Why I Changed My Mind About Russia
Back in mid-March, there were a number of events that occurred within the span of one week that caused me to change my mind about what I believed about Russia and Putin’s intentions in Ukraine and beyond. While some of the more minor Jewish oligarchs had already capitulated, the week after Putin delivered his 5th column speech, two of the major ones cut ties: Mikhail Fridman and Anatoly Chubais.
These weren’t just casual business associations; Fridman was a so-called “first-wave” oligarch, rising to power before Putin and Chubais had given Putin his first job inside the Kremlin. These defections were not elaborate orchestrations meant to fink you, they were a clear indication that even with billions of investments (read: footholds) on the line and political power at stake, Jews were running scared.
Then Haaretz decried the return of Soviet anti-semitism with a detailed J for J think piece on why getting in bed with Gentile authoritarians is always bad for Jews.
Finally, Larry Fink (Jewish) declared to CNBC’s Jim Cramer (also Jewish) that this was “the end of globalization”.
For what it’s worth, Yemeni leader Mohammed Ali al-Houthi also said that week that Ukraine is at war because its leader is a Jew.
Fleeting Global Jewish Financial Control
For Fink, globalization is just a euphemism for worldwide Jewish financial control. Fink’s Blackrock, Vanguard, and all of the companies over which they have leverage: Netflix, Apple, General Electric, Ford, Chevron, Exxon, Mastercard, Dupont, Disney, Microsoft, Facebook, Paramount Berkshire, ad infinitum had pumped hundreds of billions (if not trillions) into Russia since the early 2000s as they’ve done with developing nations all over the world, especially those in which they are trying to export American consumerism as a landing force far more formidable than 500 D-Days.
Western Jewish financial interests thought they were succeeding at simultaneously subverting and gaining leverage with the Russian people by exerting the forces of American consumerism and cargo-cultism on the Russian economy in the hopes of one day orchestrating a successful coup against Putin or his successor.
Until they weren’t anymore.
American businesses cut ties with Russia, in some cases abandoning billions in assets.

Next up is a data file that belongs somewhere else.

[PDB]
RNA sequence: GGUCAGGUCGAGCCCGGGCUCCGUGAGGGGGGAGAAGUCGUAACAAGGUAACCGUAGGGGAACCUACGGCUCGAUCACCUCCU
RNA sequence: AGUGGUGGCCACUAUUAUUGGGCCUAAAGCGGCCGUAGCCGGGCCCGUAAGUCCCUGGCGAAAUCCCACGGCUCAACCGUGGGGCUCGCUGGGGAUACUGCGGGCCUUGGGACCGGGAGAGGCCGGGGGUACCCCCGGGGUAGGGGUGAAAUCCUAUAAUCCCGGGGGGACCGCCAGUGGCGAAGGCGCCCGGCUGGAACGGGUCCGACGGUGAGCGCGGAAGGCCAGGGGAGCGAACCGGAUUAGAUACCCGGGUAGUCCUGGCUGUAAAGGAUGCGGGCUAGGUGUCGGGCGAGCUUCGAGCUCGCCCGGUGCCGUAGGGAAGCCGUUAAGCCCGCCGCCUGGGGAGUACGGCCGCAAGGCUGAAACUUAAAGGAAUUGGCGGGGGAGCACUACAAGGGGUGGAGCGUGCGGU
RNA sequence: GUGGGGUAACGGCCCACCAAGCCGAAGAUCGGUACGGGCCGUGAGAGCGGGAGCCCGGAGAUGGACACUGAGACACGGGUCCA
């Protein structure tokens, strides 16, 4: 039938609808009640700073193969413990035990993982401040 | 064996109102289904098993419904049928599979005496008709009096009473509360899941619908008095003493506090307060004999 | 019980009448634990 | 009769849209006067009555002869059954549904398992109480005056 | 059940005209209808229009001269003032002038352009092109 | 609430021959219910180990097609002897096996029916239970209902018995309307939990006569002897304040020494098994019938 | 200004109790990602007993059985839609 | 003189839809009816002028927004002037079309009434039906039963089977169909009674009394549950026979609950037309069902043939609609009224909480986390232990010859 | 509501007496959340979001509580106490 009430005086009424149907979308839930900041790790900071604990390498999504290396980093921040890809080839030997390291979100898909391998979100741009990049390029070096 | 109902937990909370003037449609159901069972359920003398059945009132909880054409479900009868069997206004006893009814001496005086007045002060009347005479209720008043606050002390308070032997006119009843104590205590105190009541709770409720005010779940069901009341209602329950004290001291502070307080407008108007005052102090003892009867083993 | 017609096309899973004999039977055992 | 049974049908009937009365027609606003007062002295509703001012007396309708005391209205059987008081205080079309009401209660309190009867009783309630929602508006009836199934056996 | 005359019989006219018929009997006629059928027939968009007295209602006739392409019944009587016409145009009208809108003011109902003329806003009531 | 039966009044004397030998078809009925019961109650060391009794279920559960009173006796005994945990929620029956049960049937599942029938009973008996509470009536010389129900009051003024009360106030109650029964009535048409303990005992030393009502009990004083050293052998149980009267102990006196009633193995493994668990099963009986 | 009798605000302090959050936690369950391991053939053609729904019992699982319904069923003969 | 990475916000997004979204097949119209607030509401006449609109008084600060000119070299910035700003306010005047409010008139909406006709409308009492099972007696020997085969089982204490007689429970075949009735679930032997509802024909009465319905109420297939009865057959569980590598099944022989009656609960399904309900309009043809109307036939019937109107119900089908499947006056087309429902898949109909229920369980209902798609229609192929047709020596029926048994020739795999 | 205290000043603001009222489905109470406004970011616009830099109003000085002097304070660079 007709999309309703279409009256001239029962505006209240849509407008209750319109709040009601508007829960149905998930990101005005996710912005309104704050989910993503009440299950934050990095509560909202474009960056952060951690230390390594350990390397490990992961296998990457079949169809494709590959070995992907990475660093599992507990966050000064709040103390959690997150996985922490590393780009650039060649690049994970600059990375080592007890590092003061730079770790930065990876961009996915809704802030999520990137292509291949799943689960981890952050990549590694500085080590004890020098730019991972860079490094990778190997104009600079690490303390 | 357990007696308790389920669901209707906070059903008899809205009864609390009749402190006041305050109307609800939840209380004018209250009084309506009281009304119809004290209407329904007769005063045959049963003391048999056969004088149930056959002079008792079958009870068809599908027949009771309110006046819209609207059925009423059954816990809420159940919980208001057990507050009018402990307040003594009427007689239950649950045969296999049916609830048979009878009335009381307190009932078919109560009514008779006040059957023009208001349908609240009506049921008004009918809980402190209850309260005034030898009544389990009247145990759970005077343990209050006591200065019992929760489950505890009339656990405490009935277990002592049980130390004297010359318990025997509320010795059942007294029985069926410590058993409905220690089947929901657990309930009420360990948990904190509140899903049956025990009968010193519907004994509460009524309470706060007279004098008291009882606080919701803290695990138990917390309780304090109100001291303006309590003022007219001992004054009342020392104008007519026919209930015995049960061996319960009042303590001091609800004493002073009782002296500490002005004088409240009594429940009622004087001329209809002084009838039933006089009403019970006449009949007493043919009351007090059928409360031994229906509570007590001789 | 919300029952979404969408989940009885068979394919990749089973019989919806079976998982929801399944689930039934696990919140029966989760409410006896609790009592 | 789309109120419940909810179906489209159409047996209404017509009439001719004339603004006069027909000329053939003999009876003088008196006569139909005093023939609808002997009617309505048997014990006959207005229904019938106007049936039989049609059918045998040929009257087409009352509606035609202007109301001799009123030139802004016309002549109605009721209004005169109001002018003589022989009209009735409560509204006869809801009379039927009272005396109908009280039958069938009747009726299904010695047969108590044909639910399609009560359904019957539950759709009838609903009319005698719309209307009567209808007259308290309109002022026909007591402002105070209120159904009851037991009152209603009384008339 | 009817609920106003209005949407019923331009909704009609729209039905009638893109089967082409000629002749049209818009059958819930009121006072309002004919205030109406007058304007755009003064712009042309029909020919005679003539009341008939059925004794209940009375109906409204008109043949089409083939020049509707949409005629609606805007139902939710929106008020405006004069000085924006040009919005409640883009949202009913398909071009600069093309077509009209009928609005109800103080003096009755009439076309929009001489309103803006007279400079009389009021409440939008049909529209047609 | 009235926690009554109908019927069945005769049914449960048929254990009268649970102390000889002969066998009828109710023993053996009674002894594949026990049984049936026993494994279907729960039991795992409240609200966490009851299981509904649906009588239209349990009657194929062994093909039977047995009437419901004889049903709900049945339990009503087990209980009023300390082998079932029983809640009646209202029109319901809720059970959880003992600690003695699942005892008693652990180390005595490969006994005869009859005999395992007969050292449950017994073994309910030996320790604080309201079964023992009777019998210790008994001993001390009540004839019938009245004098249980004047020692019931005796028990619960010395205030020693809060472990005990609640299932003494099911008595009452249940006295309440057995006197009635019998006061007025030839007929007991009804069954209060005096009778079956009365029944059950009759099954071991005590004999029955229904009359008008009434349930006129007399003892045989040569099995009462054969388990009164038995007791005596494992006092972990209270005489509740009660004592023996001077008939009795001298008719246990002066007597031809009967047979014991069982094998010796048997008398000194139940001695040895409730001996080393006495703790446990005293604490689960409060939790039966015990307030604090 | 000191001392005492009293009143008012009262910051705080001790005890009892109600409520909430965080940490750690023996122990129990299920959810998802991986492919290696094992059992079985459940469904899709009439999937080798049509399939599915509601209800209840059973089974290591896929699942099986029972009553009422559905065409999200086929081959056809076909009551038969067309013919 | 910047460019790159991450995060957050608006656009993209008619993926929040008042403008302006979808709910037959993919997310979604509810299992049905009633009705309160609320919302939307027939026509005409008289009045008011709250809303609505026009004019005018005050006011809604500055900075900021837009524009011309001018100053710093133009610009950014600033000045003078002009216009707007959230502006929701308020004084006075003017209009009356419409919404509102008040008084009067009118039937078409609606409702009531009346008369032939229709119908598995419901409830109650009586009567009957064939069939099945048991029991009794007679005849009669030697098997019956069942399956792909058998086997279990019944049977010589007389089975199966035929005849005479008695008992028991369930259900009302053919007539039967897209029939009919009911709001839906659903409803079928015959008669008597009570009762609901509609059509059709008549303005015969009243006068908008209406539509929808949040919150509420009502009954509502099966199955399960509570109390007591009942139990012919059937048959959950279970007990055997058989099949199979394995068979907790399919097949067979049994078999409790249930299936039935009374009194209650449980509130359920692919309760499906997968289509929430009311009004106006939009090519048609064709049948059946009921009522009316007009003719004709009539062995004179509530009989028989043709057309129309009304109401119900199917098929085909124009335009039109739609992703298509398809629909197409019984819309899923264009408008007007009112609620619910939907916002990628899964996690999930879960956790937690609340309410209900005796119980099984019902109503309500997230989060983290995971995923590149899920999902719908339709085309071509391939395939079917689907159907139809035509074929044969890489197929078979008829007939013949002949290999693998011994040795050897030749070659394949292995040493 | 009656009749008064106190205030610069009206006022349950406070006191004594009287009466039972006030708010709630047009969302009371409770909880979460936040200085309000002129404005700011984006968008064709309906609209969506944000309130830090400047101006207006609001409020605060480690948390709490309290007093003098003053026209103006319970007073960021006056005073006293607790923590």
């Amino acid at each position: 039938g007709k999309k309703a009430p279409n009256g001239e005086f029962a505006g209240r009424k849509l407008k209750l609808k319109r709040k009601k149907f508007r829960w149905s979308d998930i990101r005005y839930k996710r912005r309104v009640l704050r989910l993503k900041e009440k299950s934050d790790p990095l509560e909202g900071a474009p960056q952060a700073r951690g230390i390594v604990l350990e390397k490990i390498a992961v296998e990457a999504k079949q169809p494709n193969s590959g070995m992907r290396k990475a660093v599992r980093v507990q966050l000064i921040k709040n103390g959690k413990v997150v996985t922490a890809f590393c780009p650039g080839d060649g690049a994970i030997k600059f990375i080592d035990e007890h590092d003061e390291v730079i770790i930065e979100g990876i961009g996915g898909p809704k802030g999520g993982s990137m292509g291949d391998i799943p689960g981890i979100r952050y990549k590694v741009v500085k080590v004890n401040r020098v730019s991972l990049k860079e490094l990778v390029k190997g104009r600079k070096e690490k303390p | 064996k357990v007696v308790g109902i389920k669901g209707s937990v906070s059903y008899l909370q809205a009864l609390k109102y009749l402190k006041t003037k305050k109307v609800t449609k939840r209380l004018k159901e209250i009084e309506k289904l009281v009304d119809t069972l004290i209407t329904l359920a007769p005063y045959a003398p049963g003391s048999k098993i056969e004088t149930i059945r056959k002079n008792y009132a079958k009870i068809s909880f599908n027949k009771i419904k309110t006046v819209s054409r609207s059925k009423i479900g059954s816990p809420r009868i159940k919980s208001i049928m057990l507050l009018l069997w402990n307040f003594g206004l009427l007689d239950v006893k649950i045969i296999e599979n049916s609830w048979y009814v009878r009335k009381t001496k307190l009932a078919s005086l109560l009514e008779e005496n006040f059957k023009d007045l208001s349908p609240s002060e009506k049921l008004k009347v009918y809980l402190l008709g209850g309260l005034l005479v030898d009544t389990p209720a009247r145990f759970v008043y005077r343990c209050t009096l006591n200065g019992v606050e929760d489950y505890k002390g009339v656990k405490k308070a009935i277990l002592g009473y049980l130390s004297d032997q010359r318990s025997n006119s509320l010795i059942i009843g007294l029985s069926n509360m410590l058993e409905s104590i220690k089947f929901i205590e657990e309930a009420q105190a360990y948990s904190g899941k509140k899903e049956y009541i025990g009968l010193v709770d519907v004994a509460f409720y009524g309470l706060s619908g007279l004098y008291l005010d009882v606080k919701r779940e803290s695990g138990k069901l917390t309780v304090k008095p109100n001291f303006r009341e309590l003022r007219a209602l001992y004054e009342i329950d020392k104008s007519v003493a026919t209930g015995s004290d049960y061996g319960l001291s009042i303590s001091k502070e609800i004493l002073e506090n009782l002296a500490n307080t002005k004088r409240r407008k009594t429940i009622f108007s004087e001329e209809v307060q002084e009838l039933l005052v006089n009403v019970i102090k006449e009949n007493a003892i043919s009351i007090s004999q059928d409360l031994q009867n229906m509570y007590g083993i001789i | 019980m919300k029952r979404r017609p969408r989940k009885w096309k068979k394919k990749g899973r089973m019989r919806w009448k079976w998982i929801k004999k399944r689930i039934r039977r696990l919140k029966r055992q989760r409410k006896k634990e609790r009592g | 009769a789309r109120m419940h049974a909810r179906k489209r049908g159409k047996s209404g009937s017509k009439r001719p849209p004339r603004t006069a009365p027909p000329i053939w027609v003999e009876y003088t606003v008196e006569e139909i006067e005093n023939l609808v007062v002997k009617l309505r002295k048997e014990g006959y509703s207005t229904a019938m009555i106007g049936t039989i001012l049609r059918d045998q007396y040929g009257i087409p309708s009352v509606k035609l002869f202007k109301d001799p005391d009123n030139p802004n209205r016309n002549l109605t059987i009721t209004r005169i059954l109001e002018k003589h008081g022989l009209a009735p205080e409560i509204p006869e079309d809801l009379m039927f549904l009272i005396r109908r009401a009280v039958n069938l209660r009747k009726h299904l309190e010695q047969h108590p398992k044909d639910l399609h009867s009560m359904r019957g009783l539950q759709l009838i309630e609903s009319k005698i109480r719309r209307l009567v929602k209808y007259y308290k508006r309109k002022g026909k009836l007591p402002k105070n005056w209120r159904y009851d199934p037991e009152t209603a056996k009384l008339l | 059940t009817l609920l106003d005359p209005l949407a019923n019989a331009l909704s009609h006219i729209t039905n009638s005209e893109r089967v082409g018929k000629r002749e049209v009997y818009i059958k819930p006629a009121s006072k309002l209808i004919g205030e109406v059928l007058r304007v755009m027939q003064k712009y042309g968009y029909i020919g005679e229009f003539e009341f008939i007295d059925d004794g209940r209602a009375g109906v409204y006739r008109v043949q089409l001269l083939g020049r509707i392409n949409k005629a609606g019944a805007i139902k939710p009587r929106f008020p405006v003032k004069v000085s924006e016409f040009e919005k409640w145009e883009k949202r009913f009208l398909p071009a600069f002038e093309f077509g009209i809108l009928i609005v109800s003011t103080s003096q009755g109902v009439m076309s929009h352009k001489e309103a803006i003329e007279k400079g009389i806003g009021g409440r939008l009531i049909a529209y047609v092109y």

History Doesn’t Repeat, It Rhymes
In 1919, the Dulles brothers, John Foster and Allen, were among those who negotiated the terms of the Treaty of Versailles. They later argued that the terms were too harsh on German industry. This is particularly rich considering John Foster wrote one of the most controversial clauses from the treaty himself:
“The Allied and Associated Governments affirm and Germany accepts the responsibility of Germany and her allies for causing all the loss and damage to which the Allied and Associated Governments and their nationals have been subjected as a consequence of the war imposed upon them by the aggression of Germany and her allies.”
John Foster Dulles said he later regretted the wording because it further aggravated the German people. Dulles could care less about the feelings of the German people – what he cared about was that they led to the rise of Hitler.
Allen Dulles (left) shaking hands with his brother John Foster (right) in 1948.
Some may already be familiar with Allen Dulles as the man who, along with “Wild Bill” Donovan, would later go on to found the OSS and become head of the CIA, overseeing the 1953 Iranian coup, MKUltra, and Bay of Pigs. He was fired by John F. Kennedy for the latter and went on to preside over the Warren Commission covering up the truth about Kennedy’s assassination.
What many do not know, or know incorrectly, is that the Dulles brothers made the case for millions (billions in today’s money) in loans to German industry. Allen even lived in Germany for a period and met Hitler personally, arranging the loans through his law firm, Sullivan and Cromwell. German company IG Farben became a Cromwell client, even as it led a company-wide purge of Jews from its ranks and went on to become the single biggest financial contributor to the Nazi party in the 1933 election.
JPMorgan executives meeting with German Reichsbank president, Hjelmar Schacht, in Paris in 1929.
The relationship between John Foster Dulles and Reichsbank president and Hitler’s minister of economics, Hjalmar Schacht, led to major American companies such as DuPont, Ford, General Motors, and IBM making investments in Germany. IBM punchcards invariably were used to track census data, and ultimately, Jews. Sullivan and Cromwell also sold bonds for Krupp AG and IG Farben.
In 1935, Sullivan and Cromwell closed its German offices as American capital and industry began unwinding its stake in Germany. The Dulles brothers’ stated reason for remaining in Germany as long as they did was because they wanted Hitler and German industry to serve as a bulwark against communism. While that played well with German business interests, the truth was that they and their Jewish financial backers believed that they were succeeding at out-competing Hitler’s economic policies and ultimately defeating Nazism through financial means.
Until they weren’t anymore.